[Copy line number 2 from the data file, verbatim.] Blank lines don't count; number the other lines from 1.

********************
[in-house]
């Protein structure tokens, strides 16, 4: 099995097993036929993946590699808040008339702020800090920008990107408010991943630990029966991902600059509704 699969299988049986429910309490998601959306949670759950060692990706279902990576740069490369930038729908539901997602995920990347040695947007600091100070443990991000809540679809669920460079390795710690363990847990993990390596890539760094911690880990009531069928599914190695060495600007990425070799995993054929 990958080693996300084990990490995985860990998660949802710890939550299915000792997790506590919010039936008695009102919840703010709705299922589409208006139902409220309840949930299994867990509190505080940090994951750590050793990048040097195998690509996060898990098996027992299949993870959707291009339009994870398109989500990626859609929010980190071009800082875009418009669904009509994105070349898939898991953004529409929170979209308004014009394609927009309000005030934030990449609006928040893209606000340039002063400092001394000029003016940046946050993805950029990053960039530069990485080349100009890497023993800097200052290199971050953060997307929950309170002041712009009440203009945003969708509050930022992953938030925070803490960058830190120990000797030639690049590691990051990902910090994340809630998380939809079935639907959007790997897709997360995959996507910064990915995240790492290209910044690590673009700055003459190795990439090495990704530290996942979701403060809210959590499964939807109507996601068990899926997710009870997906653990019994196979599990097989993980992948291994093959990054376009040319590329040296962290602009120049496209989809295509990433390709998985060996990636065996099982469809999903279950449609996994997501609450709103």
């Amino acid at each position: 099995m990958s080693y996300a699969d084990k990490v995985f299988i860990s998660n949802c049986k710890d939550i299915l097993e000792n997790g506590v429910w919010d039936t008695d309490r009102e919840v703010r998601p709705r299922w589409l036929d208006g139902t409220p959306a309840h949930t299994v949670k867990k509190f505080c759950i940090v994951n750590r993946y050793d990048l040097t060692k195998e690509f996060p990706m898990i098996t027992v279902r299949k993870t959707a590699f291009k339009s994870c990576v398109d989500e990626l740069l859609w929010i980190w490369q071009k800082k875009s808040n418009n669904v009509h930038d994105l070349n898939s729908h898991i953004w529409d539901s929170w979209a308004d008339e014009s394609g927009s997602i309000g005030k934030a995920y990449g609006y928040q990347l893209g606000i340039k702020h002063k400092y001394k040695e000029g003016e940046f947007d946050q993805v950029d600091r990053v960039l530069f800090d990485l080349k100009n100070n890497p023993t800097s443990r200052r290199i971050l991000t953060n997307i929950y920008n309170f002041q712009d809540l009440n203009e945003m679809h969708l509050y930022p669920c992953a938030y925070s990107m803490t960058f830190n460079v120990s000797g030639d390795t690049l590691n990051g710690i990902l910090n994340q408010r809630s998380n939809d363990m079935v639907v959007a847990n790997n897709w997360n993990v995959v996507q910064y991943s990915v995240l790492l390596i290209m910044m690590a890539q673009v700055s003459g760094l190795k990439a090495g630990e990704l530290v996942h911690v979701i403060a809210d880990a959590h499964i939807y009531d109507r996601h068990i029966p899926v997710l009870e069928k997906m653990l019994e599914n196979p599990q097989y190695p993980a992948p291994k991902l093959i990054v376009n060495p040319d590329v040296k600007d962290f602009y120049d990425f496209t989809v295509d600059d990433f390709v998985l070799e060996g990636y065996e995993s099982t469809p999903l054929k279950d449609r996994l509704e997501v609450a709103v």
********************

């Protein structure tokens, strides 16, 4: 099995097993036929993946590699808040008339702020800090920008990107408010991943630990029966991902600059509704 699969299988049986429910309490998601959306949670759950060692990706279902990576740069490369930038729908539901997602995920990347040695947007600091100070443990991000809540679809669920460079390795710690363990847990993990390596890539760094911690880990009531069928599914190695060495600007990425070799995993054929 990958080693996300084990990490995985860990998660949802710890939550299915000792997790506590919010039936008695009102919840703010709705299922589409208006139902409220309840949930299994867990509190505080940090994951750590050793990048040097195998690509996060898990098996027992299949993870959707291009339009994870398109989500990626859609929010980190071009800082875009418009669904009509994105070349898939898991953004529409929170979209308004014009394609927009309000005030934030990449609006928040893209606000340039002063400092001394000029003016940046946050993805950029990053960039530069990485080349100009890497023993800097200052290199971050953060997307929950309170002041712009009440203009945003969708509050930022992953938030925070803490960058830190120990000797030639690049590691990051990902910090994340809630998380939809079935639907959007790997897709997360995959996507910064990915995240790492290209910044690590673009700055003459190795990439090495990704530290996942979701403060809210959590499964939807109507996601068990899926997710009870997906653990019994196979599990097989993980992948291994093959990054376009040319590329040296962290602009120049496209989809295509990433390709998985060996990636065996099982469809999903279950449609996994997501609450709103």